Missouri's upper ridge was not all that hard compared to some of the peaks yet to come.  I will need to build my confidence and skills before I tackle some of the harder peaks.  Fifth class, roped climbing (not that I will have to do any of it on the remaining peaks) should not be a problem as I have climbed up to 5.11c in my younger years.  It is the class III and IV un-roped scrambles that have me worried.  One step at a time is the only way to make it happen.

~ Post Script ~  It only took me 4 days of being home before I started thinking about trying to get one or two more in before the end of the season.  This is a good sign I guess!

Wednesday, August 10, 2011

Of Mice and Men

Huron Peak
August 7th, 2011


To paraphrase, as many have, the poet/farmer Robert Baum the best laid plans of mice and men often go awry.”  Since last fall I had been developing a plan to make a truly memorable 14er outing to Chicago Basin.  I even managed to rope in Doug H and Jon C into my plan.  Everything was lining up nicely over the last month.  I had talked my wife into letting me take off for 5 days. Doug and Jon were still on board.  We began planning equipment, discussing meals.  We called to get hotel reservations for the first night in Durango and even got our train tickets.  So you can imagine my surprise when I got onto the Wednesday night before we were planning on leaving (Saturday morning) only to see that there had been a major rock and mud slide over the railroad tracks that were to take us into the Chicago Basin area. 

Over the next 2 days I got various responses when I called the Durango Silverton train office as to when the train would be running again.  With the prospect of a possible 8 hour plus car ride for nothing we decided to postpone the trip for this summer.  This left me with 5 open days and no plans.  So I scrambled.  I dove into Roach's Colorado's Fourteeners to find a replacement.  What I came up with was a trip back into the Sawatch Range, to tackle four 14ers in 3 days: Huron Peak and the Belford Group (Mount Belford, Mount Oxford and Missouri Mountain).  Doug was still planning on joining me for all 4, and Jon would join us a day later to take on the Belford Group.

The adventure began on the way into Huron Peak as we got detoured in Leadville due to the Boom Days celebration, and decided to stop and get some food.  Warning!  Do not eat foot long deep battered, deep fried corndogs from a street vender.  Not a good idea!  Not a good idea at all!  It became the running joke of the entire trip between Doug and I.

Our only real concern about the trip was if we would be able to drive all the way up to the trailhead on the 4WD road or if we would have to hike in the 3 miles.    Arriving at the start off the 4WD road we followed another pick-up truck in, (I was driving my 2005 Tundra) and had no problems with the road.  You do need some clearance to make the road, but nothing extreme.  We set up camp 30 yards from the trailhead on a flat spot over-looking a small pond.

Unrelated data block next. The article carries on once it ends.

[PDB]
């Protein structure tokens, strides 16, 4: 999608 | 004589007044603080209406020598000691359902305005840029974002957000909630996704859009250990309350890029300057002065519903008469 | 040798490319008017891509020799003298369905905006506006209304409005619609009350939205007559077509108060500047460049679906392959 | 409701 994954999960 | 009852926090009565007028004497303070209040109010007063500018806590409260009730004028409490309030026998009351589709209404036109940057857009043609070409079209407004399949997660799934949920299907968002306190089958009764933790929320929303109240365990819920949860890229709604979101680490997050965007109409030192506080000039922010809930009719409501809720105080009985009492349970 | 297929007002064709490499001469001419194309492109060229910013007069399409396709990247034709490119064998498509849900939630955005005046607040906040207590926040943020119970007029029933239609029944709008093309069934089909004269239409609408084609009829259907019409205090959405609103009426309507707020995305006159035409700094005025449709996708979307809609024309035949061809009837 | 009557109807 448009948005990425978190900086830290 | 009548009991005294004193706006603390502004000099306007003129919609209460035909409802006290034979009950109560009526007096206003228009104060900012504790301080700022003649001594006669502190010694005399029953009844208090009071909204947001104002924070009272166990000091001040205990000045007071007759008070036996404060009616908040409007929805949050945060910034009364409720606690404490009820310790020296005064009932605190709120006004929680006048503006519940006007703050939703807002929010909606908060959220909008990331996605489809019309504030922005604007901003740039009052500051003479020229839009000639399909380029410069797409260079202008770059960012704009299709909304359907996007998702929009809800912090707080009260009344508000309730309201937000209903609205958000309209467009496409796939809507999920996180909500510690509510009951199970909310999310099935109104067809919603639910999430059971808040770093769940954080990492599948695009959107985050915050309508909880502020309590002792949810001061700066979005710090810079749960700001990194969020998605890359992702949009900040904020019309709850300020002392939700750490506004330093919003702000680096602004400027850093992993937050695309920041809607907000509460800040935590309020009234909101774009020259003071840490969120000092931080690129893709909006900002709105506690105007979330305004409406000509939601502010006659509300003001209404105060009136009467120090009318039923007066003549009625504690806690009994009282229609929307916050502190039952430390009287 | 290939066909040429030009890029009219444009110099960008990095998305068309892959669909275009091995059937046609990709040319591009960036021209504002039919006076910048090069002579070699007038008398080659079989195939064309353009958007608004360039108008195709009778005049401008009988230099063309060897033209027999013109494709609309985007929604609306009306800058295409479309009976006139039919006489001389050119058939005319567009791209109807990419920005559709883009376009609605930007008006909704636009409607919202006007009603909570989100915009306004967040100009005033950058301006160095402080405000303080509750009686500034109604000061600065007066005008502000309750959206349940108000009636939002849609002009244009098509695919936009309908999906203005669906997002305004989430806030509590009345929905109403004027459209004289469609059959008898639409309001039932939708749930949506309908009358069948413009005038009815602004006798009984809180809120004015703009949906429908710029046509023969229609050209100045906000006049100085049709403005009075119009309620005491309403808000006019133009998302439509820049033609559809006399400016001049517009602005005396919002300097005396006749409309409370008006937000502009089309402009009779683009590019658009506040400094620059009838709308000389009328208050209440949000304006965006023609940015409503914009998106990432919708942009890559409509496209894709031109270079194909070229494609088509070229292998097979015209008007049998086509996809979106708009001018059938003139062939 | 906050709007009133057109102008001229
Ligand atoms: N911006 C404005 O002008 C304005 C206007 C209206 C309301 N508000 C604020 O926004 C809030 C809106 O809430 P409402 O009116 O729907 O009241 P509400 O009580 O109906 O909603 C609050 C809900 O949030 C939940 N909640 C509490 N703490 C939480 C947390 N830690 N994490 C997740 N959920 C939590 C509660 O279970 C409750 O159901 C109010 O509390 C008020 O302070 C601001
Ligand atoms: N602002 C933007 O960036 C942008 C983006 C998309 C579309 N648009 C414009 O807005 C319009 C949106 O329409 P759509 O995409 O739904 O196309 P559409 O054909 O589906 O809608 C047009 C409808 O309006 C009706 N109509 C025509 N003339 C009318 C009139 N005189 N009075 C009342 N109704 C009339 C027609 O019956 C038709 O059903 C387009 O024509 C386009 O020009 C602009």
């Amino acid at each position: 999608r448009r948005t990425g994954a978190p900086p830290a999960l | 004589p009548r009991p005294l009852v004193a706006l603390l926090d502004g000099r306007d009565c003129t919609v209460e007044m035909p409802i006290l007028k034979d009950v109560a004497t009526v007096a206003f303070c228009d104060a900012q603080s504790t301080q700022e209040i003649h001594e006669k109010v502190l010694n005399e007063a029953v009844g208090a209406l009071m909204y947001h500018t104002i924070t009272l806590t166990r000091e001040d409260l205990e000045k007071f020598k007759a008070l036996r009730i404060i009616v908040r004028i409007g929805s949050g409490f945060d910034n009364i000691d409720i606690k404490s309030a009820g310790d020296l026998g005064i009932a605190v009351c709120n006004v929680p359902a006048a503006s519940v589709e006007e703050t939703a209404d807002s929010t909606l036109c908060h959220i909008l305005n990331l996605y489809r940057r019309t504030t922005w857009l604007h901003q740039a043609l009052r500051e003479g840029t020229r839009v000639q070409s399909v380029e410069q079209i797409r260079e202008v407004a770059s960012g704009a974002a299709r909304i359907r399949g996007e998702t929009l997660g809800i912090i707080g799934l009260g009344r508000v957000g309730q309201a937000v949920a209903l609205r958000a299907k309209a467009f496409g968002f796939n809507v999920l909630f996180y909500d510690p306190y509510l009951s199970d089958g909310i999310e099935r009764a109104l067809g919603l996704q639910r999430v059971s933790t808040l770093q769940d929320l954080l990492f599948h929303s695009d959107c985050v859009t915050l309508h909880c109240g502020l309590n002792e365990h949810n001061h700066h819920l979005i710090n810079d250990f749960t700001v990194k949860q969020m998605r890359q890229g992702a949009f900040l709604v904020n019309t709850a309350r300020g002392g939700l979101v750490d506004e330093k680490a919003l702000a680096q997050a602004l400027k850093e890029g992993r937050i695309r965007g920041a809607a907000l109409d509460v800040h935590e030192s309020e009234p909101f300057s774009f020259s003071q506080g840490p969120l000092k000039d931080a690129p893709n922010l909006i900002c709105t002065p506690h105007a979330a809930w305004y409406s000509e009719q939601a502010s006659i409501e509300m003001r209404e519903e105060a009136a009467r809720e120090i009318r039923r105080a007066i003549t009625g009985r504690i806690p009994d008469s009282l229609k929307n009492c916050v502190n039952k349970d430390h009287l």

I immediately set off with fly rod in hand to check out the stream 100 yards to the west.  Every other 14er I did this year had a great trout stream on the way to them, so I decided not to possibly miss out on another and packed the rod this time.  I managed to bring 9 small Brookies to hand and lost at least that many. Not a bad outing.

Due to the relatively short distance up and back to Huron Peak (4.3 miles), via the Northwest Slope, we slept in and did not hit the trail until 6:4 a.m.  We kept a pretty steady pace as the trail climbed steadily though the forest and passed several parties by the time we broke out of tree line.  The meadow above tree line gave our legs a brief respite from the uphill grind as we worked our way across it.  The wildflowers were out in full force.  I felt like I was in the Sound of Music ("the hills are alive with the sound of muuuuuuuuuuusic").  The trail climbed steeply out of the north-east corner of the meadow for a short distance to reach the northwest slope proper. 

The trail was well laid out and never too steep as it climbed the slope.  The switchbacks were not right on top of one another, alleviating the tedious feeling they often bring on.  We were passed by 1 man and his dog as they made quick work of the slope.  Before we knew it we were atop the slope at the base of the 400-600 long class II section. (Side note/message to the person who relived themselves directly on the side of the table: No one wants to see your poop and T.P.  - First of all step of the trail a way to do your business.  Secondly learn and live some Leave No Trace ethics).

The class II scramble to the summit gave me a second wind and Doug and I both made quick work of this section, making the summit by 9:10 a..m. On top we found ourselves with 10 or so other people, with more coming up behind us.  As many people do we chatted with others and searched out nearby peaks that we had done or wanted to do.  As the summit started to get more crowed, be snapped our summit shots and started down after 20 minutes or so on top

The trip back to the trailhead was uneventful except for the large number of people that were still coming up.  There was not a cloud in the sky on this bluebird day, so the late comers were  not in danger of any afternoon thunderstorms.  Once back to the truck, we broke camp and headed back down the 4WD to meet up with Jon C at the Missouri Gulch trailhead.  A great start to the outing.  One down and three more to go.